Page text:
Anti-Irish sentiment still lingers - I once dated a young man from Cicero, Illinois of a Polish family, with the elderly aunts and grandparents being from the old country. He introduce me at a family gathering and stated to one of the Elderly Aunts that we had met at an Irish dance. The old woman threw up her arms and exclaimed “You’re too nice a girl to be Irish!”. Later, I mentioned to the young man that it was a good thing we didn’t mention that I was half Jewish or her head probably would have exploded (yep, anti-Semitic stuff out of the Elderly Aunts, too).

We passed me off as Russian and German (that is 3/4 of my ancestry if you squint at the family tree) and that was apparently OK.

:roll_eyes:

Interned American citizens of Japanese descent might want to chime in at some point.

The Irish were looked down upon, but there wasn’t any systematic racism toward them. It was just typical nativist sentiment toward any nationality except the English or (usually) Germans.

They didn’t have it any worse than Poles or Jews, certainly. Blacks were treated far worse.

It wasn’t until after WWII that nationality/religion became less of an issue. Race still remains one.

sorry I didn’t provide complete title, book is “The rise and fall of Caucasian race” by Bruce baum

Discrimination against the Irish was more due to religious intolerance and just the fact that they were new arrivals than racism. I suspect an Irish Protestant without an accent didn’t get any more grief than an English immigrant.

I do know that when my grandparents (a German woman and an Irish man) married in the 1930s, it was not considered in any way remarkable… but they were both Catholics. If my grandmother had married a German Lutheran, or my grandfather had married an Irish Presbyterian, that would have caused a big stink with their families.

The religious aspect was a big part of it, especially since the Irish were already discriminated against on that basis in the UK. The “Scotch-Irish,” who were Protestants mainly from northern Ireland, were not discriminated against to the extent of Irish Catholics. (However, since many settled in mountains and rural areas their descendants became stigmatized as “hillbillies.”)

The Germans were the first and largest “foriegn” immigrant group in the US. While they might have been made fun of for their funny accents, they didn’t suffer serious discrimination. This may have been because they not only shared Protestant religion with the English colonists, they also shared the “Germanic” cultural values of orderliness, punctuality, and emotional restraint. They fit into American society so smoothly that they often lost most of their German cultural identity.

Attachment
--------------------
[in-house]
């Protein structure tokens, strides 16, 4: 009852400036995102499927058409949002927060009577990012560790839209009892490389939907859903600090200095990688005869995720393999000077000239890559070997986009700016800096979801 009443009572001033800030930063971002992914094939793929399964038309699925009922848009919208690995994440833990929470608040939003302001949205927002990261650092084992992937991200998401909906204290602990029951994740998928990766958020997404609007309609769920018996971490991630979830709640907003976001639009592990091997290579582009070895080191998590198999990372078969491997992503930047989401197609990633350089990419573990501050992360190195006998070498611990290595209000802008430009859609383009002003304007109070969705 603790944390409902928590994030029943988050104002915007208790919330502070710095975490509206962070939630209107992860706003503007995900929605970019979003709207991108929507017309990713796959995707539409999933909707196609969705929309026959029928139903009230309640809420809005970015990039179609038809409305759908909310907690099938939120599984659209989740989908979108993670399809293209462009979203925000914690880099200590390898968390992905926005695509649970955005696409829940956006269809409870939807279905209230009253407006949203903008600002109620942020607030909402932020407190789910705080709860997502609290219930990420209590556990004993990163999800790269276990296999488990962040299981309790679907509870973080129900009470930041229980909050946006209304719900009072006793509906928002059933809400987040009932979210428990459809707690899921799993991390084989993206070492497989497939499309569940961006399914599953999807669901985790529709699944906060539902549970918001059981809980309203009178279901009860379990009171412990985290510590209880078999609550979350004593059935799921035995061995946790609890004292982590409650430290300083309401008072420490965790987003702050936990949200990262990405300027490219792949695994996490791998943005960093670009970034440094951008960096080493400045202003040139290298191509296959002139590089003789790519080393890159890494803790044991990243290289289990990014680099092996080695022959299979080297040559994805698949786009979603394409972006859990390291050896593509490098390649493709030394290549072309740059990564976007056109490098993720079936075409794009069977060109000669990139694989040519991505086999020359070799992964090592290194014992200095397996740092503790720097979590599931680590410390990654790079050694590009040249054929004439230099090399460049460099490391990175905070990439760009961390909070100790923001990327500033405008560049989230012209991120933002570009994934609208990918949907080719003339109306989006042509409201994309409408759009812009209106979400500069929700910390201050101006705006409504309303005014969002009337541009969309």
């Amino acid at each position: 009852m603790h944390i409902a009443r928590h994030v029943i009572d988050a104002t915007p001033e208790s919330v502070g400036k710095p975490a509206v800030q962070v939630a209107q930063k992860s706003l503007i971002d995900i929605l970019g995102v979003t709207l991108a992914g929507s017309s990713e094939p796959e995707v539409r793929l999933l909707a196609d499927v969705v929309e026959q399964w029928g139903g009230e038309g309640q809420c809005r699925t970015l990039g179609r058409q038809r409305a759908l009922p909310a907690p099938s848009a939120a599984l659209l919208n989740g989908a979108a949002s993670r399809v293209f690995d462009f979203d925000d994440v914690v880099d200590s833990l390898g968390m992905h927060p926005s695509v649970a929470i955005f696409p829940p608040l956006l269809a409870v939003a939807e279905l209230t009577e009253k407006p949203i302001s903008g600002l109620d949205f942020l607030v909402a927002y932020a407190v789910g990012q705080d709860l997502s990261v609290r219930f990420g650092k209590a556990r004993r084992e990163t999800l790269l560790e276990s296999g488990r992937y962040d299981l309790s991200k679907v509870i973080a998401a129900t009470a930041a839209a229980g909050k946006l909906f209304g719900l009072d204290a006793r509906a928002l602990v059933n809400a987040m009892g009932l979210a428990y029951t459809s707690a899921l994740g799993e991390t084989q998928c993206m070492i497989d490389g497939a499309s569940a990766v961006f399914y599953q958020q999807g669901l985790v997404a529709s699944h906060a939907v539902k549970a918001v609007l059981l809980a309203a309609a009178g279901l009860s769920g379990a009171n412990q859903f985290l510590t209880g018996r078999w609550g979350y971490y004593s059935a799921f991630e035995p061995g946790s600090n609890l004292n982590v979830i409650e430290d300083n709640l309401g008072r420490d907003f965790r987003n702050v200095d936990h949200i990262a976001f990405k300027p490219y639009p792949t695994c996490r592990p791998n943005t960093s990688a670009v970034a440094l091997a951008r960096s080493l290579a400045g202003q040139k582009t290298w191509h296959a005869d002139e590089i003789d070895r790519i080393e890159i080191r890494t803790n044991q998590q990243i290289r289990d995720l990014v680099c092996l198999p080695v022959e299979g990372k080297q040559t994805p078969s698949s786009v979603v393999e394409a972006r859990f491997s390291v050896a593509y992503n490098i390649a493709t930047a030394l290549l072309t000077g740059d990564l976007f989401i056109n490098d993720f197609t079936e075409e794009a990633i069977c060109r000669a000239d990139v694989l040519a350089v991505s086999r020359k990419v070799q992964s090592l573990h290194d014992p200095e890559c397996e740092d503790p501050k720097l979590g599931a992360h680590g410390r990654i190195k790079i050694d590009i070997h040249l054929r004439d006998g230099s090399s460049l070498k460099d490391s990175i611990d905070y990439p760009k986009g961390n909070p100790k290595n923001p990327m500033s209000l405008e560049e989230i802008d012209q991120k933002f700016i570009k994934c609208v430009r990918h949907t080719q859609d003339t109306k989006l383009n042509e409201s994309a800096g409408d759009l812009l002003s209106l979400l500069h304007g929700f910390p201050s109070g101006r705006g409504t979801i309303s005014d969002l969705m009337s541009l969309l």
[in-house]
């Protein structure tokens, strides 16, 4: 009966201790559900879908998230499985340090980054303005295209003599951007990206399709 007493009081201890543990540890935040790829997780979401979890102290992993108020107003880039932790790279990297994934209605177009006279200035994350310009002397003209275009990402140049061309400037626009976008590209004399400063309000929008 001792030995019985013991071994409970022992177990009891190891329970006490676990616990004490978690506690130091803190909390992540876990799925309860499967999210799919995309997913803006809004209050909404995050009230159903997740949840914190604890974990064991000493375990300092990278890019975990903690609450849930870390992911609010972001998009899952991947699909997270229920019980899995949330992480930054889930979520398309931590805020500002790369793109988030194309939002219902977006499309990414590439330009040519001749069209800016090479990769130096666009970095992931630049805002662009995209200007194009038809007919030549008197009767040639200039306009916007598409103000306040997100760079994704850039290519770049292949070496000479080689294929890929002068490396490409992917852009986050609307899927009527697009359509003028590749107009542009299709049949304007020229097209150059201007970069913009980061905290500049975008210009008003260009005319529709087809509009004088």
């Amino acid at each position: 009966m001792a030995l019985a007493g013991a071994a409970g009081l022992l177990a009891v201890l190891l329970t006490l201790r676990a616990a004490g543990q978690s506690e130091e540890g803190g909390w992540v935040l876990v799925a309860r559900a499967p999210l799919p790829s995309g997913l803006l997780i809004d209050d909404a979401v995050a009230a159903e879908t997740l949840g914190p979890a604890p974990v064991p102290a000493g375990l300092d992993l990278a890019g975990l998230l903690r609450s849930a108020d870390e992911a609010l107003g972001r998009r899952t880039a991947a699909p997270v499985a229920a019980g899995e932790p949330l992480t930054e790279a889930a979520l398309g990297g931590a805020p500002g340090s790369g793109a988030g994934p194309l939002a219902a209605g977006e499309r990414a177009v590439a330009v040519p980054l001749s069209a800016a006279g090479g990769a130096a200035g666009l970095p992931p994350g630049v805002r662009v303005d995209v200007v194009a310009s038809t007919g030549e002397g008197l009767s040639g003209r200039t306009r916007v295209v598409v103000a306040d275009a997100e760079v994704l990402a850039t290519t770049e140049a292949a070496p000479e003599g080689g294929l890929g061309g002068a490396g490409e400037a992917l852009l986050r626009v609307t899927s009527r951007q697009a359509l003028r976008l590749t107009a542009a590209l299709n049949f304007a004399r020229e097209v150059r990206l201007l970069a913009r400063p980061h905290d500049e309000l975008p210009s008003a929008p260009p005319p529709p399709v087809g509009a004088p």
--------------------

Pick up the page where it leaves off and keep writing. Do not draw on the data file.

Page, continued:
Although prejudice against Irish Catholics gradually faded, it still was a factor when I was growing up in the 1960s. When JFK ran, it was still thought that his Catholicism was an obstacle to his being elected. (The only previous Irish Catholic candidate for president, Al Smith, was defeated in a landslide in 1928.)

I’m Irish-German, my father’s German, Swiss, and Irish ancestors coming over in the 1840s, and my mother’s Irish ancestors in the 1870s. My father’s German/Swiss ancestor was Lutheran, but married
a German Catholic. When my German grandfather married my Irish grandfather in the 1920s, both were Catholic.

This was even an issue, though a very minor one, in the 1960s and 1970s, when my aunt and my brother married Lutherans.

I suspect an Irish Protestant without an accent would claim English or Scottish ancestry.

I do know that my Irish Catholic relatives would claim to be of English background if they thought that would be advantageous - it wasn’t until my generation that people started “admitting” they were Irish. My mom was old enough to remember help wanted signs in St. Louis stating “Blacks and Irish need not apply.” Which was perfectly legal discrimination back in the day.

But being Irish and white was still better than being anything and Black.

This may be the determining factor. An Irish immigrant probably couldn’t assimilate very well — the accent would be a dead giveaway — but his/her children would look sufficiently like the dominant culture to have at least a decent chance. Can’t say the same for people of color.